Last year saw the highest inflation in almost 40 years, with the Consumer Price Index up 7 percent. “Core” inflation, which leaves out food and energy costs, was a still-high 5.5 percent. The Federal Reserve is now expected to start hiking interest rates in March, well ahead of previous expectations.
It’s not all bad news, though. Unemployment is near a record low, with every sign it will continue to fall throughout the coming year. Wage growth is surging, particularly at the bottom of the income ladder. People are quitting jobs and finding new ones at a record clip.
This year will also have a midterm election, and we’ll probably go to the polls amid the weirdest economy in many decades — with possibly the highest inflation since the early 1980s but also the best job market since the 1960s. It will be an interesting test case for how economic outcomes influence politics, and we’ll see if the Democratic Party can take credit for its genuine successes.
I’d be a fool to make concrete predictions about what will happen between now and Election Day. However, I can outline two plausible scenarios.
First would be a good future, where inflation settles down but growth and job creation keep ripping. For instance, if the Omicron wave is the last acute phase of the pandemic, that would give businesses time to untangle supply chains while spending rebalances away from goods and towards services.
That’s important because though overall consumer spending has roughly followed the pre-pandemic trend, we’ve seen much more spending on goods and much less on services, as people are staying at home instead of going out to restaurants, theaters, vacations, and so on. This creates inflation because prices tend to be “sticky” downward, meaning they fall slowly even with weak demand. So we have massive spending on goods, bidding the prices up, but the correspondingly weak spending on services means stagnant prices, not a deflationary counterbalance. Once people no longer fear the pandemic, that should end.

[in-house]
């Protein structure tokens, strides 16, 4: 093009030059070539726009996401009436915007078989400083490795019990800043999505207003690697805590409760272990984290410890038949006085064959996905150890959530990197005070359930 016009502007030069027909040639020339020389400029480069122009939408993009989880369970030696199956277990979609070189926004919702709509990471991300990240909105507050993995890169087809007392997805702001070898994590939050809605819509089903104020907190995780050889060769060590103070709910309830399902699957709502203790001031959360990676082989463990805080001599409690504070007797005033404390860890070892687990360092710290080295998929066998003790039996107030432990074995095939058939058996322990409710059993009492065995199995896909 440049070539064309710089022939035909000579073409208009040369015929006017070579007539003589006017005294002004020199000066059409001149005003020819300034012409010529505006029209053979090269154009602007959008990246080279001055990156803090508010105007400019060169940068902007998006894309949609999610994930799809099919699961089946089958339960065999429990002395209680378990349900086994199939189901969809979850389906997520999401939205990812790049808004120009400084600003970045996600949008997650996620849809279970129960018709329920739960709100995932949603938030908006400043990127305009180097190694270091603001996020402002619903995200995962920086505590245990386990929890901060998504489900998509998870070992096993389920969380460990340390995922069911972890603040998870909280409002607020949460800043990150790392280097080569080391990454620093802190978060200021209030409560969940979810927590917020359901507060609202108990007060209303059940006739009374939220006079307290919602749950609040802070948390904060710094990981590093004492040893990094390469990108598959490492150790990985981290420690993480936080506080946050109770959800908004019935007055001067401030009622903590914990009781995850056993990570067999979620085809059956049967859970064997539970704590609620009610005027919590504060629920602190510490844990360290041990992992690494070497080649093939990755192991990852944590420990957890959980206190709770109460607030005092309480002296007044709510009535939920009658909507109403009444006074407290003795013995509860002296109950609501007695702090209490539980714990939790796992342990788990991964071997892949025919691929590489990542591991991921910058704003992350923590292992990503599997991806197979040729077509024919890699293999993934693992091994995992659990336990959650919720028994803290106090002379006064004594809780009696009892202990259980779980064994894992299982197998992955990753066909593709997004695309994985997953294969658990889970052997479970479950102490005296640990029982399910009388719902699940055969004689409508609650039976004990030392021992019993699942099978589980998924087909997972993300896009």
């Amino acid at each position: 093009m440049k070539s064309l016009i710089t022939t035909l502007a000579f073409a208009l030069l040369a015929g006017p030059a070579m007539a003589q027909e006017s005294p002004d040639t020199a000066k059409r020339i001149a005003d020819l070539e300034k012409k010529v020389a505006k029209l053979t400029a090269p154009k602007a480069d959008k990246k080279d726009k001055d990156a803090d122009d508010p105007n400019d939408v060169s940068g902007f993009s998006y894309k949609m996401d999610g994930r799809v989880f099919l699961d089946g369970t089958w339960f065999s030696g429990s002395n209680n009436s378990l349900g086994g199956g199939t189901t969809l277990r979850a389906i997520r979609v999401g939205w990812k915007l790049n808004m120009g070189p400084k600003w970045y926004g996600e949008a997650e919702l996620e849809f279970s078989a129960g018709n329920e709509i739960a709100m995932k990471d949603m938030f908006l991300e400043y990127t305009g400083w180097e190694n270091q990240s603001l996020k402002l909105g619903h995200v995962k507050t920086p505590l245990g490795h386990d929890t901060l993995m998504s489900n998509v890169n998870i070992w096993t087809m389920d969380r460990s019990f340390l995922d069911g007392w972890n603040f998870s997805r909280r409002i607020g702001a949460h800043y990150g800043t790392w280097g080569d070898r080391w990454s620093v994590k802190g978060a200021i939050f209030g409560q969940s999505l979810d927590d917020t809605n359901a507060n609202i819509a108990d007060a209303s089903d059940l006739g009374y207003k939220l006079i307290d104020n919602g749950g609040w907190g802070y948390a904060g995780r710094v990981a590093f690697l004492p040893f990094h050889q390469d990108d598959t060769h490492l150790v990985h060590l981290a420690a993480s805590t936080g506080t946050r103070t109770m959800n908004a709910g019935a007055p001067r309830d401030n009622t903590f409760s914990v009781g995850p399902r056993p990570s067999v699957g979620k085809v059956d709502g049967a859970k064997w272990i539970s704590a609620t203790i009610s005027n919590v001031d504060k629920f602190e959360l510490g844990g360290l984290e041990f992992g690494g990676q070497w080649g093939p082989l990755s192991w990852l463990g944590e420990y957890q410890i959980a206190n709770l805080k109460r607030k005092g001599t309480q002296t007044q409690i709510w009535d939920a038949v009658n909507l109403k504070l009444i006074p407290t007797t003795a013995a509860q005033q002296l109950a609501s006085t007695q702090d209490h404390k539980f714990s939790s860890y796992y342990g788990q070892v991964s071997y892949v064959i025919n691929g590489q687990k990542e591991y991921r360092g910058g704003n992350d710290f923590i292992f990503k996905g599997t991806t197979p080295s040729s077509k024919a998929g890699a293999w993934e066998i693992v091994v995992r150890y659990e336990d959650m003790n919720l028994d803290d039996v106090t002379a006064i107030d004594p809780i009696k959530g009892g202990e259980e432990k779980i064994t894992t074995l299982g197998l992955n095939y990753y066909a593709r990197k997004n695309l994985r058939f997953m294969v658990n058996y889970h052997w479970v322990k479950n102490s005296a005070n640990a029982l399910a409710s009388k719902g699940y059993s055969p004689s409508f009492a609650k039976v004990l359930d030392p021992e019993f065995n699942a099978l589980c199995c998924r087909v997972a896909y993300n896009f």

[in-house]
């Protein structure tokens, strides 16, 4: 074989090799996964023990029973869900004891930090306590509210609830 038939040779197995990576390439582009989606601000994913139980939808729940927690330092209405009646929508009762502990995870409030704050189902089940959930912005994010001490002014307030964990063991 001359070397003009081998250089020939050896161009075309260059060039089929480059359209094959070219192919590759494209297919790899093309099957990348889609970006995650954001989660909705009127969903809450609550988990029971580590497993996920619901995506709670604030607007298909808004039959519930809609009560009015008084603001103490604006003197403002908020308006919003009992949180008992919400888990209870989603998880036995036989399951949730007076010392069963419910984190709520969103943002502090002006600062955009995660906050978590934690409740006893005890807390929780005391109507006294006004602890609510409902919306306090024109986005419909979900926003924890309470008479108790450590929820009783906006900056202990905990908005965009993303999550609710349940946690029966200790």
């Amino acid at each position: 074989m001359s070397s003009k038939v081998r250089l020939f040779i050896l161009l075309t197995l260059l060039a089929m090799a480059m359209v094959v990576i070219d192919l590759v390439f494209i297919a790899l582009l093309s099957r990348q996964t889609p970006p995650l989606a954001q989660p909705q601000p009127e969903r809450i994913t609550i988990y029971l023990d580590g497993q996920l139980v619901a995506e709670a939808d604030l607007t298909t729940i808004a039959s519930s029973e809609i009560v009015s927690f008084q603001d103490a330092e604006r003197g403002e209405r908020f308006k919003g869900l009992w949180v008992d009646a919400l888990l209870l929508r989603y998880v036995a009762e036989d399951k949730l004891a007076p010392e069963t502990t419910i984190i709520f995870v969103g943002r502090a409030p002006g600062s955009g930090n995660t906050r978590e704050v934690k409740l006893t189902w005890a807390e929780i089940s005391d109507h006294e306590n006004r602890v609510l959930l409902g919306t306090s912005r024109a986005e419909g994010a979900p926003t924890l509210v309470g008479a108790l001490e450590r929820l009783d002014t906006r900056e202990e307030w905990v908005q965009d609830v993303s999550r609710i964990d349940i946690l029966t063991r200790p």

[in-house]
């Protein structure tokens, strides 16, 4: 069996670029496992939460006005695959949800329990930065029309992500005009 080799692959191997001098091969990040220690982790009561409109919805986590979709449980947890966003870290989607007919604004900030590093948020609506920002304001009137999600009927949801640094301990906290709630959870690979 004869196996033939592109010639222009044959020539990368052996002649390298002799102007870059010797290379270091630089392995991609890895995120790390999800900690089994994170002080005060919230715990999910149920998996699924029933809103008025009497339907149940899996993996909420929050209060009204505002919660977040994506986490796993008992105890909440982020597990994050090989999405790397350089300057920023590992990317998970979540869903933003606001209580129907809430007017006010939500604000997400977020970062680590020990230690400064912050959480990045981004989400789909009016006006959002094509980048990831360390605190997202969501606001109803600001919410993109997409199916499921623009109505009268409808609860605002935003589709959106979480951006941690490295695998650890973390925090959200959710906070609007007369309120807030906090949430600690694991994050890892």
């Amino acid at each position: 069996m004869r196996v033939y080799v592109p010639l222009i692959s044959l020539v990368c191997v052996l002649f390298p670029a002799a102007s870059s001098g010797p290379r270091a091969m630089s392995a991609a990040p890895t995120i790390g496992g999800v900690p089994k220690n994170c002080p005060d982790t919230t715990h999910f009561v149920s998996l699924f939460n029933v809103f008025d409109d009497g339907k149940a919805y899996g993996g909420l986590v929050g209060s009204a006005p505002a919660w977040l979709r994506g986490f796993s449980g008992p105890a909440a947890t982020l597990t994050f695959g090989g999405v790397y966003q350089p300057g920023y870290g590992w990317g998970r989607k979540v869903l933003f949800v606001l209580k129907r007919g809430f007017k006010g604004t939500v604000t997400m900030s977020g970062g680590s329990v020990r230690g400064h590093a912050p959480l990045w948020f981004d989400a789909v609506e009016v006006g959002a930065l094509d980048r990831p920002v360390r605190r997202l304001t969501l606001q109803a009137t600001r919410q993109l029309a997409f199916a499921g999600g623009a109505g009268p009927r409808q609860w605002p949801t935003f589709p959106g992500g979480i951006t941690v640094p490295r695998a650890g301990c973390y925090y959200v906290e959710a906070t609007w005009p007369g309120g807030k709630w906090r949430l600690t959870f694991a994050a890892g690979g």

Then there’s a bad option. If there’s another variant after Omicron, we could be in for yet another year of pandemic, and supply chain problems could persist into 2023. We might even begin a true wage-price inflationary spiral, which could lead in turn to drastic interest rate hikes from the Federal Reserve that would create a recession.
I suspect (setting aside tail risk possibilities like the crypto bubble blowing up the global banking system) the true future will be somewhere in the middle. Given that Omicron is both incredibly contagious and much less deadly than the Delta variant, but also gives cross-immunity to Delta, this spring might really be the point at which COVID stops being a major concern (alas, exterminating the virus entirely is impossible at this point). There’s no guarantee, but I’d guess this may be the final phase of intense pandemic life.